For months, Newsom deflected reporters’ questions about the recall, saying simply that he’s focused on his job as governor — working to improve vaccine distribution, reopen schools and help small businesses.
That changed in early March. Newsom used his unusual State of the State speech to lob a high-profile attack on his opponents, and then, a few days later, launched an official campaign to fight the recall. He promptly made the rounds on national television as California and national Democrats closed ranks to support him. Newsom’s strategy in a state that twice resoundingly rejected former President Donald Trump: Unite Democrats by portraying the recall as a fringey MAGA-inspired movement full of QAnon conspiracy theorists and anti-vaxxers.
An early attempt to push that message flopped in the aftermath of Trump loyalists’ Jan. 6 insurrection at the U.S. Capitol. California Democrats held a press conference alleging links between the rioters and recall supporters, and calling the recall campaign a “California Coup.” Journalists immediately pointed out that a coup is an illegal seizure of power — while a recall is a democratic procedure enshrined in the California Constitution.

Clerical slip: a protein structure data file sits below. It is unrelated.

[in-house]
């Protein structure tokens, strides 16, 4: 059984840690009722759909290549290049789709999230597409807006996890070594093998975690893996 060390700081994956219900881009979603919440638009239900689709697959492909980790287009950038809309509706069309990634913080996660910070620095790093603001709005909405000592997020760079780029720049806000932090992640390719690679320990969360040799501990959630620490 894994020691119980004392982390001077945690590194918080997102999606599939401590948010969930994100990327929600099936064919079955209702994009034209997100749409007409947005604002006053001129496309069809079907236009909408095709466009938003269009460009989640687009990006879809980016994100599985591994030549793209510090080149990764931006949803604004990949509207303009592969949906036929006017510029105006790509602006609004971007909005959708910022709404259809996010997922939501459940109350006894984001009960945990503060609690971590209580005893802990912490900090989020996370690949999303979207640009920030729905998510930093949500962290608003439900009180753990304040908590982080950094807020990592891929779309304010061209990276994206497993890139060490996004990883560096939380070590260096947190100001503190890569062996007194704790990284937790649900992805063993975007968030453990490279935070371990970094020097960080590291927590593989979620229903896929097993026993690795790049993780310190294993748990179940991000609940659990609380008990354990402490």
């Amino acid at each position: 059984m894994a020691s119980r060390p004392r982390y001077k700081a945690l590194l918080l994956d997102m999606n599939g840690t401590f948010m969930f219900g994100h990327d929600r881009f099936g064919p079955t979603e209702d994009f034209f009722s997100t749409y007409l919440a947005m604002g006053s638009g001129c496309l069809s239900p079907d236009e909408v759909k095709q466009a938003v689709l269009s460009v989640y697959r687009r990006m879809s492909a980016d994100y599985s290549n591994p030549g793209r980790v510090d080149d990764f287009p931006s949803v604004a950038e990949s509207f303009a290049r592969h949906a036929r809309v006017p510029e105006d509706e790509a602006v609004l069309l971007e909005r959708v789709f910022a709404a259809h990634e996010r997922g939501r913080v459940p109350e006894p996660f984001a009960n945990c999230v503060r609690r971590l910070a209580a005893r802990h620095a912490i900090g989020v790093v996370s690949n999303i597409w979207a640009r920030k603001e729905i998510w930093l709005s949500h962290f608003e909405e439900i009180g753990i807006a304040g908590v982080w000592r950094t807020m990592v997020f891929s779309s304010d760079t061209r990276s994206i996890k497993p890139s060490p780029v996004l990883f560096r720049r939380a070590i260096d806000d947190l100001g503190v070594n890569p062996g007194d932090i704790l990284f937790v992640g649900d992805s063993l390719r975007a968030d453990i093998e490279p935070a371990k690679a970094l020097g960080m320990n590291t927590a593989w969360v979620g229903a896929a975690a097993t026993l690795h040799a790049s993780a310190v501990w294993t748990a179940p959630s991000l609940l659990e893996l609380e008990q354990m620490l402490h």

The California Democratic Party’s leader quickly walked back the “coup” comparison. But Democrats will continue tying the recall to Trump and the far right, given that the former president is deeply unpopular in California. That may be enough for Newsom to beat back the recall.
His campaign repeated the message after the secretary of state announced the recall campaign had turned in enough valid signatures. “The Republican recall — backed by partisan, pro-Trump, and far-right forces — threatens our values as Californians and seeks to undo the important progress we’ve made under Governor Newsom,” said a statement from campaign manager Juan Rodriguez.
Disaffected Democrats would have to support the recall in droves to make it successful in a state where just 24% of voters are registered Republicans and the GOP hasn’t won a statewide contest since 2006. Though they tend to vote for Democrats, roughly a quarter of California voters are not registered with either major party. So a key factor will be how much support Newsom hangs onto from liberal voters who don’t feel loyalty to him or the Democratic party.